High Plains Doctor: Healing on the Tibetan Plateau follows Dr. Isaac Harry Sobol, Chief Medical Officer of the Northern Canadian Territory of Nunavut, and his volunteer medical team as they assemble and conduct a primary care clinic in a remote Tibetan village. Shot over one month, the film documents the team's treatment of nearly 1,500 indigent patients. Although gratifying, this work is not easy. The team labors for long hours, encountering late-stage conditions they wouldn't ordinarily see in Canada, and ethical complexities that are at the core of our North American health-care debates. High Plains Doctor brings viewers a rare window into the uncensored pain and disharmony in an isolated part of Tibet. Bridging health-care in Nunavut and Tibet, the film reveals disquieting parallels facing these aboriginal peoples. High Plains Doctor captures unforgettable images of life in a village since devastated by a 7.1 level earthquake.
Departing the arctic capital of Yellowknife with 40 days of food loaded into their canoe, Frank Wolf and Taku Hokoyama strike out on a 2,000 km journey through the largest wilderness area in North America. The region contains one of the highest concentrations of land mammals on earth and the pair encounter arctic wolves, the caribou migration, musk ox and- most importantly- make the first ever recording of a rare and elusive creature not previously thought to exist in northern Canada. With a sense of humour and purpose, they track down politicians, First Nation chiefs, elders and others living in the few communities that frame the wilderness in order to present a clear picture of the area and the issues that face the land and its people.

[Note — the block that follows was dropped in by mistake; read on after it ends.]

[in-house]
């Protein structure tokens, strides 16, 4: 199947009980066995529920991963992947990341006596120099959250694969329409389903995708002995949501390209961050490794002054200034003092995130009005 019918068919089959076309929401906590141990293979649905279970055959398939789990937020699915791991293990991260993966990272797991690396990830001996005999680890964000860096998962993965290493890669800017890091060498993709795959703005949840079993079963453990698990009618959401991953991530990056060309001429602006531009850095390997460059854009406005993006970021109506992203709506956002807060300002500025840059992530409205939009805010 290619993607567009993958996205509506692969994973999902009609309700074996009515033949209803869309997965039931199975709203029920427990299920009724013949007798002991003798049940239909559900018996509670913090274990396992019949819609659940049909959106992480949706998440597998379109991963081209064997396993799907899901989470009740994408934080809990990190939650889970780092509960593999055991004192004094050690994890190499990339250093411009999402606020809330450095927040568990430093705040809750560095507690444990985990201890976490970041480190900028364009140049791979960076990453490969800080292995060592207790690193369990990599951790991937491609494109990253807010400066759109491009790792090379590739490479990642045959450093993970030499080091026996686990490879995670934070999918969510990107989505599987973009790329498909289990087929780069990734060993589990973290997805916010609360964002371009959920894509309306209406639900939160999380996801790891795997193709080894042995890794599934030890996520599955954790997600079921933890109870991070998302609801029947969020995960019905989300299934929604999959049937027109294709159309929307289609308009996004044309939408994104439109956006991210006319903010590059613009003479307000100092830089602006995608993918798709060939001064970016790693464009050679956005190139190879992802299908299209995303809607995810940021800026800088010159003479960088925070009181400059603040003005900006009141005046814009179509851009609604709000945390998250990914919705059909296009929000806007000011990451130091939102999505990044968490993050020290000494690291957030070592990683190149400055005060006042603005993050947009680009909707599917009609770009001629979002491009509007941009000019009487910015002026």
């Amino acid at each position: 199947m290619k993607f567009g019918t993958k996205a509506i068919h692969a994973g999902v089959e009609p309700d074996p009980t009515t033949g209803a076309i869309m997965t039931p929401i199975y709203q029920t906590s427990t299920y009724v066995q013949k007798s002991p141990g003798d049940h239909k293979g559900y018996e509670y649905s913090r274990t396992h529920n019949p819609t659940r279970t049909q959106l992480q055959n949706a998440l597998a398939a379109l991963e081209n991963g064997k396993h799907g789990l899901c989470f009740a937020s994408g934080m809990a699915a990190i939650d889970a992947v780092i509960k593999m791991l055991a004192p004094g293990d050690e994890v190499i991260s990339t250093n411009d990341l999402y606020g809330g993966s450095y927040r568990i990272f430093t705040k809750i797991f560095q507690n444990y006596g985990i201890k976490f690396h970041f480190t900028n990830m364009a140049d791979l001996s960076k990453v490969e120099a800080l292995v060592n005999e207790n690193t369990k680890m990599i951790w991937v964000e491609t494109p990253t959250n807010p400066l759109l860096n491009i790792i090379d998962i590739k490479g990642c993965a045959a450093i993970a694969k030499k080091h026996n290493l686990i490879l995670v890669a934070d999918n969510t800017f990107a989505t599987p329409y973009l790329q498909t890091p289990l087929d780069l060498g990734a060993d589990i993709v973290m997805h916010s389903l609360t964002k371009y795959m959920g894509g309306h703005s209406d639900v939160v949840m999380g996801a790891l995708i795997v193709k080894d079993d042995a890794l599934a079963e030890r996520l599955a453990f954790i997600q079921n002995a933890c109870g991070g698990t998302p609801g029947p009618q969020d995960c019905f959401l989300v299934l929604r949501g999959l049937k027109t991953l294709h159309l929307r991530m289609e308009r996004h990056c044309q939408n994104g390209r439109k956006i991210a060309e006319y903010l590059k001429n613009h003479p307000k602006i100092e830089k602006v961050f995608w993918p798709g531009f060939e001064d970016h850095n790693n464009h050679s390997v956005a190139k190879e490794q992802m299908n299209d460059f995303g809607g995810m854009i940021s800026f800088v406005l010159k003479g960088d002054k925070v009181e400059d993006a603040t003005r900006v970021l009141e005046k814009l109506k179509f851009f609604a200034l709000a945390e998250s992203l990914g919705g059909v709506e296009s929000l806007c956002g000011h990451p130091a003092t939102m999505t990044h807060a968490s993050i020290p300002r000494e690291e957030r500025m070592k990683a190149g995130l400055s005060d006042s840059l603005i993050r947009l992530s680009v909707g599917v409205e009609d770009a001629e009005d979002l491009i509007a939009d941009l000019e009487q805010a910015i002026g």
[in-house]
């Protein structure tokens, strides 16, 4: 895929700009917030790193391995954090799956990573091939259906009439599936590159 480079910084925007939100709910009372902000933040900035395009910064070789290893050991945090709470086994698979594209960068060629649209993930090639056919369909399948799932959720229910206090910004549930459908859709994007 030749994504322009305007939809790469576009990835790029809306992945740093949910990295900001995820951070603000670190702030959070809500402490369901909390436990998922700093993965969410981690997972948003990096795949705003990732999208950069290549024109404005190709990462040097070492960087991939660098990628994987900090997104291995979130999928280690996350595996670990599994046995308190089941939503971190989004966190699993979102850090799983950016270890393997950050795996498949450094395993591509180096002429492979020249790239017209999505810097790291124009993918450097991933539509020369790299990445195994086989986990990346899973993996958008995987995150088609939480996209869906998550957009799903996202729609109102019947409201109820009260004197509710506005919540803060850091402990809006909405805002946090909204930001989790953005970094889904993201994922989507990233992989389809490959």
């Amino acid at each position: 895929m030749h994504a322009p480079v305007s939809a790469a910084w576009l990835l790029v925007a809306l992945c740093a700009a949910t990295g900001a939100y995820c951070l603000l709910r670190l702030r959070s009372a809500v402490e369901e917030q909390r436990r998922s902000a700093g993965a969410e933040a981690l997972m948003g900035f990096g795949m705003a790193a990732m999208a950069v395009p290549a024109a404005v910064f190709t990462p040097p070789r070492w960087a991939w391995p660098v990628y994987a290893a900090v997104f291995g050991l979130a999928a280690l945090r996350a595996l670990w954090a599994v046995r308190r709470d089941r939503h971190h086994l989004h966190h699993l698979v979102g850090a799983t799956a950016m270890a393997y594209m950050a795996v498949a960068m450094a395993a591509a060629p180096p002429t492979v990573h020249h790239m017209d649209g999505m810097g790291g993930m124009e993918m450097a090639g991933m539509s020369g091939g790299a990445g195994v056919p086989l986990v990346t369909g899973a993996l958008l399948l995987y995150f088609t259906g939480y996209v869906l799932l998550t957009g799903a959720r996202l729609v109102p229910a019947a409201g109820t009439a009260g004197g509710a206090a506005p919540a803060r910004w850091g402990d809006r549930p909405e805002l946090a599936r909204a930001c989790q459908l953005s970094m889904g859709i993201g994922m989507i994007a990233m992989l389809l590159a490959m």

Today’s elders lived through the difficult beginnings of community life, witnessed the coming of modern communications and air travel and participated in the creation of Nunavut. Now they are seeing the young people of Nunavut take their place in the global village. Each program in the series tells the story of one elder and his or her relationship with one other person - a younger family member, a protégé, or someone close to the family. The dramatic lives of the elders are retold – stories that are sometimes peaceful and glorious and sometimes difficult and brutal.
5 days, 2 cultures, 1 beat. Capitalizing on the popularity of Hip Hop, Social Worker and longtime B-boy Stephen Leafloor has brought positive Hip Hop workshops to the north, this time to the remote Hamlet of Cambridge Bay, Nunavut. While dancing to the beat, kids are encouraged to blend their rich, ancient culture with a modern one. Between backspins and body-waves, they discuss bullying, body image and suicide. Five days later they emerge not only better dancers, but more confident kids, who have a clearer idea of how to balance their cultural identity with modern times.
"History would be an excellent thing if only it were true," claimed Tolstoy, and veteran documentarian John Walker takes us on an epic historical adventure that involves cannibalism, a vengeful woman and an historical cover-up by British authorities that credited the wrong man with the discovery of the Northwest Passage. The film is based on the lives of Dr. John Rae, explorer for the Hudson's Bay Company, and Sir John Franklin, British Royal Navy officer and leader of an ill-fated 1840s Arctic expedition. Stunningly cinematic, the film follows a trail from London to the Orkney Islands to Nunavut, elegantly slipping between past and present, drama and documentary, observational and self-reflexive cinema, to present the forces that made Franklin a hero and banished Rae to the margins of history. A cast of characters, including respected Inuit stateman Tagak Curley and the great great grandson of Charles Dickens, join the director as he unravels a historic fraud and sets the record straight.